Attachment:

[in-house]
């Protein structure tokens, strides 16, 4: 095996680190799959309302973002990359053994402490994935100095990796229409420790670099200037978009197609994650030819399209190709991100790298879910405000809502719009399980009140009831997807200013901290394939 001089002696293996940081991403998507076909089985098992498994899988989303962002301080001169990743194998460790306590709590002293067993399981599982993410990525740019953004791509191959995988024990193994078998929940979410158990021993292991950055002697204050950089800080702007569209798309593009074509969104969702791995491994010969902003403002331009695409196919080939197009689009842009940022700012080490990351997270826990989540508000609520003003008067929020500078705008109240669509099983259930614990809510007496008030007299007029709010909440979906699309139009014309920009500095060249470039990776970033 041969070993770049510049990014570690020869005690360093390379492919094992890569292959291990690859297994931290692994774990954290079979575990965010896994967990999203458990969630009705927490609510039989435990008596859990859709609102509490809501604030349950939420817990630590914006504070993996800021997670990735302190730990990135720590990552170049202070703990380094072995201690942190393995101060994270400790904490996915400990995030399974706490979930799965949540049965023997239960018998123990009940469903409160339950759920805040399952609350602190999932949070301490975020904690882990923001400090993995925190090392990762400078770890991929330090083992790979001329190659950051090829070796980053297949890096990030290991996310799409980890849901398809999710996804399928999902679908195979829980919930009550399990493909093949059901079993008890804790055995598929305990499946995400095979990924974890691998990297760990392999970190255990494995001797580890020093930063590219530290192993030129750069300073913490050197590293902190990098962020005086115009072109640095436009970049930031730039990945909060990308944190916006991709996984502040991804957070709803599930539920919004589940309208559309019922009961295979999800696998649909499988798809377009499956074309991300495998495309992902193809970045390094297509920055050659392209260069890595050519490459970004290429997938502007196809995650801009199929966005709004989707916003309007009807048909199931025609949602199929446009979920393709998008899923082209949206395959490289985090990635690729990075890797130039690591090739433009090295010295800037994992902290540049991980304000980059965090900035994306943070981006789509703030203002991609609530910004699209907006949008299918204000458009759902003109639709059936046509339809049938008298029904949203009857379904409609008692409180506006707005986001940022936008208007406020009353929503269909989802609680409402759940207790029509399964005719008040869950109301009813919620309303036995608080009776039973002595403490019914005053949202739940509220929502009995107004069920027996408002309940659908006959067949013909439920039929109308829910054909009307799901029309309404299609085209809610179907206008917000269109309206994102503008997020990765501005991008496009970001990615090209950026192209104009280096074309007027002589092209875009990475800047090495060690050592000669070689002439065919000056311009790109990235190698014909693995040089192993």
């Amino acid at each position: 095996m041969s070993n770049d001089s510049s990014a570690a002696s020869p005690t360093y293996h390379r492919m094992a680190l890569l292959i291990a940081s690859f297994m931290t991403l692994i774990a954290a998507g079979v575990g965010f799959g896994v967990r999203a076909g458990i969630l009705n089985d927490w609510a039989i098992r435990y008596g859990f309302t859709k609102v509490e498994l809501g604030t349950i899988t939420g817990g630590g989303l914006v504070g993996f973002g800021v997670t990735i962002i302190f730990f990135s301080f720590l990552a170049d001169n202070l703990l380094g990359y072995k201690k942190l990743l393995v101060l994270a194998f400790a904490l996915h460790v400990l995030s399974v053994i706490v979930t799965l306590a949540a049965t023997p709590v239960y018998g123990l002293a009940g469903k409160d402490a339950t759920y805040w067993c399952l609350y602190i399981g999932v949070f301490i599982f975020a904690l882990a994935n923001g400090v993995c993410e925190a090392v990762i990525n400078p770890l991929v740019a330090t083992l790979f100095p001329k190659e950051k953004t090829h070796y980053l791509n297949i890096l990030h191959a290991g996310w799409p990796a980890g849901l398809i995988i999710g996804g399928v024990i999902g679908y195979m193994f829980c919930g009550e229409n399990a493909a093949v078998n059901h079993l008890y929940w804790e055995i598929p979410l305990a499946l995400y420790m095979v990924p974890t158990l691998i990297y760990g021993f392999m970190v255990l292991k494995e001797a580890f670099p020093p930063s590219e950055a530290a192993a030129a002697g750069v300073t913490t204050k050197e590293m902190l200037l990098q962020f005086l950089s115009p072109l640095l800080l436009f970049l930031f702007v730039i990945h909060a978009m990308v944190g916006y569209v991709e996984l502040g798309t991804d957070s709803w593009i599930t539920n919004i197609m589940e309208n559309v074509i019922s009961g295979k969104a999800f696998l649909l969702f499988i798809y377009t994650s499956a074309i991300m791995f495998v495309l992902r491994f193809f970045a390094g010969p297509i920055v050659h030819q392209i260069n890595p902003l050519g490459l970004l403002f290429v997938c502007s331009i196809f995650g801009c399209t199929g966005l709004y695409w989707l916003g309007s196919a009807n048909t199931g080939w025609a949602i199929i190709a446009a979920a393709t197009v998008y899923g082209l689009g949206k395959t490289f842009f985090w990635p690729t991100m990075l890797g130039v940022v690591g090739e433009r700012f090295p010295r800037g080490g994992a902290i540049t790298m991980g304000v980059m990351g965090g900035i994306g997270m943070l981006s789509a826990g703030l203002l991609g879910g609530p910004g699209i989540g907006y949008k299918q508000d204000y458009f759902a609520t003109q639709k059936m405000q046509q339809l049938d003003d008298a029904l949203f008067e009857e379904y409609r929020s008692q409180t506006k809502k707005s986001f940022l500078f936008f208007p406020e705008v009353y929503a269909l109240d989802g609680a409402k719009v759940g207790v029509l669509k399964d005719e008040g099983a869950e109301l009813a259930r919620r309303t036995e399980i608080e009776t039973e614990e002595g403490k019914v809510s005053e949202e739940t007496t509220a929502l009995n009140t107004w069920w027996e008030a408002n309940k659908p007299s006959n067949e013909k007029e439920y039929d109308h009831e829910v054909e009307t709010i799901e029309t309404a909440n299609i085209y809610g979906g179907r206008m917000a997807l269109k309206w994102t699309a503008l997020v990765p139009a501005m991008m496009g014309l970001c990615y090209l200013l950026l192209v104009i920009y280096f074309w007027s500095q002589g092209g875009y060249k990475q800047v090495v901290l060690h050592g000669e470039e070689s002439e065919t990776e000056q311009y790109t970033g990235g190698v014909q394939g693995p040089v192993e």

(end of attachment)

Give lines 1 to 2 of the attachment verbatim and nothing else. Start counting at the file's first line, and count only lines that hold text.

[in-house]
């Protein structure tokens, strides 16, 4: 095996680190799959309302973002990359053994402490994935100095990796229409420790670099200037978009197609994650030819399209190709991100790298879910405000809502719009399980009140009831997807200013901290394939 001089002696293996940081991403998507076909089985098992498994899988989303962002301080001169990743194998460790306590709590002293067993399981599982993410990525740019953004791509191959995988024990193994078998929940979410158990021993292991950055002697204050950089800080702007569209798309593009074509969104969702791995491994010969902003403002331009695409196919080939197009689009842009940022700012080490990351997270826990989540508000609520003003008067929020500078705008109240669509099983259930614990809510007496008030007299007029709010909440979906699309139009014309920009500095060249470039990776970033 041969070993770049510049990014570690020869005690360093390379492919094992890569292959291990690859297994931290692994774990954290079979575990965010896994967990999203458990969630009705927490609510039989435990008596859990859709609102509490809501604030349950939420817990630590914006504070993996800021997670990735302190730990990135720590990552170049202070703990380094072995201690942190393995101060994270400790904490996915400990995030399974706490979930799965949540049965023997239960018998123990009940469903409160339950759920805040399952609350602190999932949070301490975020904690882990923001400090993995925190090392990762400078770890991929330090083992790979001329190659950051090829070796980053297949890096990030290991996310799409980890849901398809999710996804399928999902679908195979829980919930009550399990493909093949059901079993008890804790055995598929305990499946995400095979990924974890691998990297760990392999970190255990494995001797580890020093930063590219530290192993030129750069300073913490050197590293902190990098962020005086115009072109640095436009970049930031730039990945909060990308944190916006991709996984502040991804957070709803599930539920919004589940309208559309019922009961295979999800696998649909499988798809377009499956074309991300495998495309992902193809970045390094297509920055050659392209260069890595050519490459970004290429997938502007196809995650801009199929966005709004989707916003309007009807048909199931025609949602199929446009979920393709998008899923082209949206395959490289985090990635690729990075890797130039690591090739433009090295010295800037994992902290540049991980304000980059965090900035994306943070981006789509703030203002991609609530910004699209907006949008299918204000458009759902003109639709059936046509339809049938008298029904949203009857379904409609008692409180506006707005986001940022936008208007406020009353929503269909989802609680409402759940207790029509399964005719008040869950109301009813919620309303036995608080009776039973002595403490019914005053949202739940509220929502009995107004069920027996408002309940659908006959067949013909439920039929109308829910054909009307799901029309309404299609085209809610179907206008917000269109309206994102503008997020990765501005991008496009970001990615090209950026192209104009280096074309007027002589092209875009990475800047090495060690050592000669070689002439065919000056311009790109990235190698014909693995040089192993």